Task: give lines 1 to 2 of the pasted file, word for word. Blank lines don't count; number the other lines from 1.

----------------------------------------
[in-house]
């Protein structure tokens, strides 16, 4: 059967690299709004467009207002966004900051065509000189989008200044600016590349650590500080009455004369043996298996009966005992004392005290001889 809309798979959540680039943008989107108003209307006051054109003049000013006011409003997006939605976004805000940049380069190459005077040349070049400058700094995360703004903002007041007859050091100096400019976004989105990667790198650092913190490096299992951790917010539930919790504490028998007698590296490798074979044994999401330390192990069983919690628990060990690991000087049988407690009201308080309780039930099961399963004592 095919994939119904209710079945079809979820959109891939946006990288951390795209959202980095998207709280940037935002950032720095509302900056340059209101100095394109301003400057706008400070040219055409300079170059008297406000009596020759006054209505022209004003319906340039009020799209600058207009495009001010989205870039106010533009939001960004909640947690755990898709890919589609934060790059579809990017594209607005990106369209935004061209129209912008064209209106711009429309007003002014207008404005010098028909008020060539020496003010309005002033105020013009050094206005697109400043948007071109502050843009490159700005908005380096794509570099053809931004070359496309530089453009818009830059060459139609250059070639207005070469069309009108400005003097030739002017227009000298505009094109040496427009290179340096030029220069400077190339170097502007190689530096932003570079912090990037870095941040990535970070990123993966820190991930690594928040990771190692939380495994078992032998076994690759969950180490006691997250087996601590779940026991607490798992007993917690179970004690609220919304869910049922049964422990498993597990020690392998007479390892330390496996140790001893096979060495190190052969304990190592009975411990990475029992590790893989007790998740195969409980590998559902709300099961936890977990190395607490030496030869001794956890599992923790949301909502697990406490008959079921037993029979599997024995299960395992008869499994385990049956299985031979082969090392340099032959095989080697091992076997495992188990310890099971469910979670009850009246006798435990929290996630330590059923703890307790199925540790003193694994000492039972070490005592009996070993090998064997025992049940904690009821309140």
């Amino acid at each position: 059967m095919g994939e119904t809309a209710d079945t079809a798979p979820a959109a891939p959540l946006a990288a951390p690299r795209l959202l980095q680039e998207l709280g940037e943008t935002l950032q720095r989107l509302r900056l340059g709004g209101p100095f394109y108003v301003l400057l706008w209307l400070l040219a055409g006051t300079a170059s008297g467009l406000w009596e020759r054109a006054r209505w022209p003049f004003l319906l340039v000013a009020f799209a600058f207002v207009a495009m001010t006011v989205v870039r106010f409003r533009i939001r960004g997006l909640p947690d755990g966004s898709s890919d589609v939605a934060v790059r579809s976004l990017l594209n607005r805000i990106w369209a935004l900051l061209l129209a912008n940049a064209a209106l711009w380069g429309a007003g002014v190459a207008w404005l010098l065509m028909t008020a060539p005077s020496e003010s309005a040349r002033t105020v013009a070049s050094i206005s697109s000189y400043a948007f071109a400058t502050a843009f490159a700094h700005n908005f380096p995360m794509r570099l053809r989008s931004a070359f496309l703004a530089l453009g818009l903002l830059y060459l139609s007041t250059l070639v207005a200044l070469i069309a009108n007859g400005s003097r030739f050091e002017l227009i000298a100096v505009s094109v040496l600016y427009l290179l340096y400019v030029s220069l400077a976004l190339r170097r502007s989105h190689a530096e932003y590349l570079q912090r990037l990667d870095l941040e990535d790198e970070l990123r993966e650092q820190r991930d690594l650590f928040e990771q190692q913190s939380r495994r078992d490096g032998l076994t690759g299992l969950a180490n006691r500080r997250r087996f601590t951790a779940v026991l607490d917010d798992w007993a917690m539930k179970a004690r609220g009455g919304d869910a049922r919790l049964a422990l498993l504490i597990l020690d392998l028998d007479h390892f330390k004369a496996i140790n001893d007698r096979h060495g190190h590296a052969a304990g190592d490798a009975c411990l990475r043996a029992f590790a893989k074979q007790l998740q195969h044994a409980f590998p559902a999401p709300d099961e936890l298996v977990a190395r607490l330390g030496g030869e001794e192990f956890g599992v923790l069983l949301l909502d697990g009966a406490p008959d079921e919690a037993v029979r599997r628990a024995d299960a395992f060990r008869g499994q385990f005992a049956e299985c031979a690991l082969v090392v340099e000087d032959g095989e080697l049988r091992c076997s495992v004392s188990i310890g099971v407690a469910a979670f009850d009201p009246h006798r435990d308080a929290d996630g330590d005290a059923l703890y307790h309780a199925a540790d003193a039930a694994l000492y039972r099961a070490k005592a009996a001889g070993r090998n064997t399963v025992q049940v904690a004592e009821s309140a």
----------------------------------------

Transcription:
[in-house]
């Protein structure tokens, strides 16, 4: 059967690299709004467009207002966004900051065509000189989008200044600016590349650590500080009455004369043996298996009966005992004392005290001889 809309798979959540680039943008989107108003209307006051054109003049000013006011409003997006939605976004805000940049380069190459005077040349070049400058700094995360703004903002007041007859050091100096400019976004989105990667790198650092913190490096299992951790917010539930919790504490028998007698590296490798074979044994999401330390192990069983919690628990060990690991000087049988407690009201308080309780039930099961399963004592 095919994939119904209710079945079809979820959109891939946006990288951390795209959202980095998207709280940037935002950032720095509302900056340059209101100095394109301003400057706008400070040219055409300079170059008297406000009596020759006054209505022209004003319906340039009020799209600058207009495009001010989205870039106010533009939001960004909640947690755990898709890919589609934060790059579809990017594209607005990106369209935004061209129209912008064209209106711009429309007003002014207008404005010098028909008020060539020496003010309005002033105020013009050094206005697109400043948007071109502050843009490159700005908005380096794509570099053809931004070359496309530089453009818009830059060459139609250059070639207005070469069309009108400005003097030739002017227009000298505009094109040496427009290179340096030029220069400077190339170097502007190689530096932003570079912090990037870095941040990535970070990123993966820190991930690594928040990771190692939380495994078992032998076994690759969950180490006691997250087996601590779940026991607490798992007993917690179970004690609220919304869910049922049964422990498993597990020690392998007479390892330390496996140790001893096979060495190190052969304990190592009975411990990475029992590790893989007790998740195969409980590998559902709300099961936890977990190395607490030496030869001794956890599992923790949301909502697990406490008959079921037993029979599997024995299960395992008869499994385990049956299985031979082969090392340099032959095989080697091992076997495992188990310890099971469910979670009850009246006798435990929290996630330590059923703890307790199925540790003193694994000492039972070490005592009996070993090998064997025992049940904690009821309140």